Practical Considerations

Beyond possible legal ramifications concerning printing, the sheer practicality of the matter should be considered. For most of us that carry concealed, we realize that the hidden handgun has two great assets: the first is the effectiveness of the handgun as a weapon of personal defense compared to other options that can be realistically carried on the person.

But the second significant advantage of the concealed handgun, of course, is the element of surprise. I have no intention of wading into the debate over open carry, but it is undeniable that a concealed handgun has certain tactical advantages. While the public, in general, is quite oblivious to noticing printing, we should consider that those who may indeed notice are likely to be individuals who are dangerous. Being careless in your concealment can result in tipping off a criminal actor that you are indeed armed. This can lead to not only the loss of the concealment advantage but can draw dangerous attention to yourself.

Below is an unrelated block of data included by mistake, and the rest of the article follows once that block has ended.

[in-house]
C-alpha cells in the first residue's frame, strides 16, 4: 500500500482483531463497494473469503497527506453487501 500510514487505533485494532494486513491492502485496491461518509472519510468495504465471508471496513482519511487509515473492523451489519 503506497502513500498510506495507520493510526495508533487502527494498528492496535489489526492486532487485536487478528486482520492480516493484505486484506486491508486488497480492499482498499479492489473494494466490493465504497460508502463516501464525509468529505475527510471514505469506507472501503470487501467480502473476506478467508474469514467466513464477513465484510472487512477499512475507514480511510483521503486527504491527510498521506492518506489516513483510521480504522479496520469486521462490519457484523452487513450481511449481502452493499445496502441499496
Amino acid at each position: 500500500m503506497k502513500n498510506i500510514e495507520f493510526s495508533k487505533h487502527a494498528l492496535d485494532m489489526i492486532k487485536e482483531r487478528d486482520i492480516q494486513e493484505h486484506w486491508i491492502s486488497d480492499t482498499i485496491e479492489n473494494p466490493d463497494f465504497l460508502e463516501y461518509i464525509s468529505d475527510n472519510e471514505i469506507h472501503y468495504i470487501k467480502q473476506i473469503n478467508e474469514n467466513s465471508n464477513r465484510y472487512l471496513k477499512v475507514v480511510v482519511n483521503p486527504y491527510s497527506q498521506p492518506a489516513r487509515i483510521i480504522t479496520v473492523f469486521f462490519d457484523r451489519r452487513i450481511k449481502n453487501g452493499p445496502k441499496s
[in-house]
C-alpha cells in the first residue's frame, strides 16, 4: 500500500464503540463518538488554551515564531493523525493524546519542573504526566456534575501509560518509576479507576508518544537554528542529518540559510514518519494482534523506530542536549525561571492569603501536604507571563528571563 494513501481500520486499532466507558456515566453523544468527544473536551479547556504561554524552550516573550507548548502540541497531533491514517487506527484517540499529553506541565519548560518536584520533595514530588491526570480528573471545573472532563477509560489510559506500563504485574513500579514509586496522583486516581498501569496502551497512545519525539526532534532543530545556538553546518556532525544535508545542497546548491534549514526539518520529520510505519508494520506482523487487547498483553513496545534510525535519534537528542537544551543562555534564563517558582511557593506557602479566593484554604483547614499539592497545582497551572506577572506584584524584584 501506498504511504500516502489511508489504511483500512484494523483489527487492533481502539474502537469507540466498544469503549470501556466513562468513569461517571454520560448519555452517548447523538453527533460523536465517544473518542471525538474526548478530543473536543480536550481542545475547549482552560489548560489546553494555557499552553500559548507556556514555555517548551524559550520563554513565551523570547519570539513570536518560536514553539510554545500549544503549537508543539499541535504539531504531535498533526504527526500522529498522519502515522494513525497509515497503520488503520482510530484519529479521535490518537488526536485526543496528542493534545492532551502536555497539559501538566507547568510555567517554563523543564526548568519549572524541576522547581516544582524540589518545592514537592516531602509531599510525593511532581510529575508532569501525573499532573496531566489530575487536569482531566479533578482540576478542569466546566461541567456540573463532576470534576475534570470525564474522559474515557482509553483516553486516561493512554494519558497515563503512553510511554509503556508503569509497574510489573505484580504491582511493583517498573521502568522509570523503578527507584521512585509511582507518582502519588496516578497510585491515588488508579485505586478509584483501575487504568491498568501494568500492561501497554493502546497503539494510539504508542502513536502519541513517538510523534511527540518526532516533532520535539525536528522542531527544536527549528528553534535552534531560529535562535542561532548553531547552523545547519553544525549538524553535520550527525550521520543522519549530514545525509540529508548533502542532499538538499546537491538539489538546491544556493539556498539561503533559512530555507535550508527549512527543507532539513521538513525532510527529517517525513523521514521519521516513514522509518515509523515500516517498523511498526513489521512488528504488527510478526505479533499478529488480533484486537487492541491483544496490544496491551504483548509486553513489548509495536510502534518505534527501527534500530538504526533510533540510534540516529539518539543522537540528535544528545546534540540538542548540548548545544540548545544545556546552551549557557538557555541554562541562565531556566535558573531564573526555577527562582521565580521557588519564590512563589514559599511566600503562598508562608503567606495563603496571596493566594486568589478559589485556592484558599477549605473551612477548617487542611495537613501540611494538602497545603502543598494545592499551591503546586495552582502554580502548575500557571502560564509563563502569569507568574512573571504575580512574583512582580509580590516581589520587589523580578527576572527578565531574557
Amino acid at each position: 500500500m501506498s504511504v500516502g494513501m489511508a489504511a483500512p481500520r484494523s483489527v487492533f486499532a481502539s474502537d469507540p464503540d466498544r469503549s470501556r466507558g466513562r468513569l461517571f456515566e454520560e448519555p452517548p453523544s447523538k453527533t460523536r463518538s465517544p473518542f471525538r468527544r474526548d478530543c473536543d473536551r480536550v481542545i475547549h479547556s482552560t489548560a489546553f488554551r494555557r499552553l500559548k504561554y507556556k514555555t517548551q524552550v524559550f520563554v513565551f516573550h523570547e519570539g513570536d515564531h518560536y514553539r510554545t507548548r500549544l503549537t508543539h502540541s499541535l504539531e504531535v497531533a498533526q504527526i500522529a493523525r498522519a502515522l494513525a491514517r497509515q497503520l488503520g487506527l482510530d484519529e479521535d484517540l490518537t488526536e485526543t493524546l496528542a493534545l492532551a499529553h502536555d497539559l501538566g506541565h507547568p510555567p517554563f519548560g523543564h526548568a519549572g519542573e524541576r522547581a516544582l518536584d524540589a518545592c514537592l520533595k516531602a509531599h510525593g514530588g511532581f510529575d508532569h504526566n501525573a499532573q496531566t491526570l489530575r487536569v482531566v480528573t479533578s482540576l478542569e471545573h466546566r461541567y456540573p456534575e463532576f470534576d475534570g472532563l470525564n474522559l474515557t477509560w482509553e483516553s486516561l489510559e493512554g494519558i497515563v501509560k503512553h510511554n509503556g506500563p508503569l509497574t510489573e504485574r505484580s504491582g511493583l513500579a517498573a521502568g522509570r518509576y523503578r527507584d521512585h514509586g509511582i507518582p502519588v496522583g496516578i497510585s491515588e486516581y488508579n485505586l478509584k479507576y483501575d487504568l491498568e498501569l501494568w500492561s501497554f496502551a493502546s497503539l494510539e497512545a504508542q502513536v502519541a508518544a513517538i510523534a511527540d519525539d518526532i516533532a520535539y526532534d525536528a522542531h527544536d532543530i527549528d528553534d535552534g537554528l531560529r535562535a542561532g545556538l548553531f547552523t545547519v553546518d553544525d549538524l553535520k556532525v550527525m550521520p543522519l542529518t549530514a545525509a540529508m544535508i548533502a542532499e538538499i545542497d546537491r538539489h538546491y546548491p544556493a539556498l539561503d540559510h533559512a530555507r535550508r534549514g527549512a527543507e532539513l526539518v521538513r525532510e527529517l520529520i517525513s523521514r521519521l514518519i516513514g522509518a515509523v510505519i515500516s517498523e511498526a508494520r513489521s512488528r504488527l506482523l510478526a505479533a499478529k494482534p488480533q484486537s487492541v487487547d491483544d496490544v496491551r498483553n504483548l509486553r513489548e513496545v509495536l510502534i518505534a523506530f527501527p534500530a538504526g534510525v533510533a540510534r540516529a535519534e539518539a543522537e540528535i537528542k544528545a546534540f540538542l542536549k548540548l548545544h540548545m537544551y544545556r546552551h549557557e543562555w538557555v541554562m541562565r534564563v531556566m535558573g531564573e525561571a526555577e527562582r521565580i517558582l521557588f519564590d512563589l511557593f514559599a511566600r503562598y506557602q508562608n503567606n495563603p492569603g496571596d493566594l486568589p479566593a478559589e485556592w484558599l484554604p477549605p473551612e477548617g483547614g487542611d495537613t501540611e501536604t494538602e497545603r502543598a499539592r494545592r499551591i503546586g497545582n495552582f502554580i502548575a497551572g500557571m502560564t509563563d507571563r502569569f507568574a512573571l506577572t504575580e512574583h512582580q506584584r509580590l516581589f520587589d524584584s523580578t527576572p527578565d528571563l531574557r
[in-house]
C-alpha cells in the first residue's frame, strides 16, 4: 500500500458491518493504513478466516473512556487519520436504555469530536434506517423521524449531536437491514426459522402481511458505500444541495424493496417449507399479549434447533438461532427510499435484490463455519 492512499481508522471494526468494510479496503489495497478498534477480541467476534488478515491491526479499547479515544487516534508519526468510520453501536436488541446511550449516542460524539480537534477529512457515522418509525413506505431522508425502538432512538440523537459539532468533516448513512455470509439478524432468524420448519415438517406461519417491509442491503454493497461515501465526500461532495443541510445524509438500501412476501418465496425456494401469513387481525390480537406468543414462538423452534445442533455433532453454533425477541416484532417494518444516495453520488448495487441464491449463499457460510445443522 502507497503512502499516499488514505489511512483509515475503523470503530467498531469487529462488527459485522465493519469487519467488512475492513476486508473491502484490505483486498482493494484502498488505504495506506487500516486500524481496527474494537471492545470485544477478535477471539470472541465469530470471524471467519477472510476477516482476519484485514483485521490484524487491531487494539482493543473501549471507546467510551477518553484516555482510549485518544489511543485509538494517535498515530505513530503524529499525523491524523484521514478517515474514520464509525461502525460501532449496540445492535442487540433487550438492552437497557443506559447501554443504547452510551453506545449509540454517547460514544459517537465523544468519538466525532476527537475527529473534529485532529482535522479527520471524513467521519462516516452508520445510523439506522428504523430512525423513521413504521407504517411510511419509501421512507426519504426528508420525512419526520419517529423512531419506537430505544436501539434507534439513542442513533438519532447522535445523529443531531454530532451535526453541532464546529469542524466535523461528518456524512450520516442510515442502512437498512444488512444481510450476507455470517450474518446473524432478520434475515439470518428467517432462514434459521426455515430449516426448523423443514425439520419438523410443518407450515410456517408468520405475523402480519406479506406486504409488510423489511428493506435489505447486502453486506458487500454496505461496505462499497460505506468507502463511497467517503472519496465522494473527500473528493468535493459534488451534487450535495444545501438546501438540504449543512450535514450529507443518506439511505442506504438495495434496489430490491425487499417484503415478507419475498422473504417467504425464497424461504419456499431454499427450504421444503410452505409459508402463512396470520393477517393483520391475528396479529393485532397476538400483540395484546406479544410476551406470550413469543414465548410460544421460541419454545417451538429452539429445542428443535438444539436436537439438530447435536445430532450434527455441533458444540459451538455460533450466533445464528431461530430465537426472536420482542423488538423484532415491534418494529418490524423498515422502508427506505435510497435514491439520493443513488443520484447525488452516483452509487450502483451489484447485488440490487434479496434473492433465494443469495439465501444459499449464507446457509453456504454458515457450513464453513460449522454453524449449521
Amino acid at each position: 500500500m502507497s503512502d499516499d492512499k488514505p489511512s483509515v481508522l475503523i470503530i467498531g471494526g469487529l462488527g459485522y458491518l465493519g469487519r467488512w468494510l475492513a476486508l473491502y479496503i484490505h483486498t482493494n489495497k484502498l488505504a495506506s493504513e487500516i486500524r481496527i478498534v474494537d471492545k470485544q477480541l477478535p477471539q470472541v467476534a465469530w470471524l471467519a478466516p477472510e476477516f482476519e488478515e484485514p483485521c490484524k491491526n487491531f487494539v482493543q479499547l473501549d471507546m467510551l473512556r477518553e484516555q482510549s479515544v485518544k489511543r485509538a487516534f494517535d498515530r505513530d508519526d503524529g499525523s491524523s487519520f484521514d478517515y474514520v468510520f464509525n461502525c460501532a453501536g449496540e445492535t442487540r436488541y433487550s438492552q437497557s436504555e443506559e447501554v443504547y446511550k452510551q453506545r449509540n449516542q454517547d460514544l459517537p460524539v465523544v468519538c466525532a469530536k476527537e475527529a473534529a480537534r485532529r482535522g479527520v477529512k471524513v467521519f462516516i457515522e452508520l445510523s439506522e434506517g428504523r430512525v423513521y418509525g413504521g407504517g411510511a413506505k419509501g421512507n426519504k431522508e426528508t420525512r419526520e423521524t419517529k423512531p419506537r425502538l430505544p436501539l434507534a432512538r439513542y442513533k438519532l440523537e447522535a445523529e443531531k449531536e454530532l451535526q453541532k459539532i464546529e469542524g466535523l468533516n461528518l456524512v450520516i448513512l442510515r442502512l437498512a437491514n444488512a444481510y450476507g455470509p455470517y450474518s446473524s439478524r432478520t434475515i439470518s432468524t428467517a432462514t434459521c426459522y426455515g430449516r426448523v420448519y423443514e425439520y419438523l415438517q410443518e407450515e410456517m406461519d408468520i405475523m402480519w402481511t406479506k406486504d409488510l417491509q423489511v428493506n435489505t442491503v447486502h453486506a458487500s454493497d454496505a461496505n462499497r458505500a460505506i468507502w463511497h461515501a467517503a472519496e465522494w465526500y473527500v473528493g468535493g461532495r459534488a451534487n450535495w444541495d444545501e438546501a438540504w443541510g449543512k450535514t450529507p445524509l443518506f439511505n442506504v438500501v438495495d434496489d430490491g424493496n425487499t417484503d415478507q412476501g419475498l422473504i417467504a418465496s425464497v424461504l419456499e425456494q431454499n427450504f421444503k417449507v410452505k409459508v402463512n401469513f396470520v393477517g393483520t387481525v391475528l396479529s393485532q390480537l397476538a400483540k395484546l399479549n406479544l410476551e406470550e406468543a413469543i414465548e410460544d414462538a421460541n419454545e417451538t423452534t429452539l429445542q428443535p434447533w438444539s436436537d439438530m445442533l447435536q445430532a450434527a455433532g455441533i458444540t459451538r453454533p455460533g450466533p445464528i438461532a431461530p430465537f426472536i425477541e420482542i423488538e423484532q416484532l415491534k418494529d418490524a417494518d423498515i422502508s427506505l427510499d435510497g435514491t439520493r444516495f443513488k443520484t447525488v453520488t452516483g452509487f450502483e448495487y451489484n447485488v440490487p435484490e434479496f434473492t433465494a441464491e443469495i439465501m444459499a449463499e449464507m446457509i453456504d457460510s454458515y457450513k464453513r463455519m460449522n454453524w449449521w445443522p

The other demographic of people who are far more likely to notice printing than generally oblivious citizens is, of course, law enforcement. One of the reasons I am a believer in keeping my carry gun well concealed is to avoid attention from law enforcement even though I am perfectly legal in my carry. Any interaction with law enforcement, when they suspect you may be armed, is something to be avoided. This is not a criticism of law enforcement; they approach such situations with the utmost scrutiny. However, tense situations can lead to bad outcomes. How much easier to just avoid any such situation through being well concealed. Therefore, while I agree that the general public is not likely to notice some mild printing, proper concealment is a safeguard against interactions with those who will notice.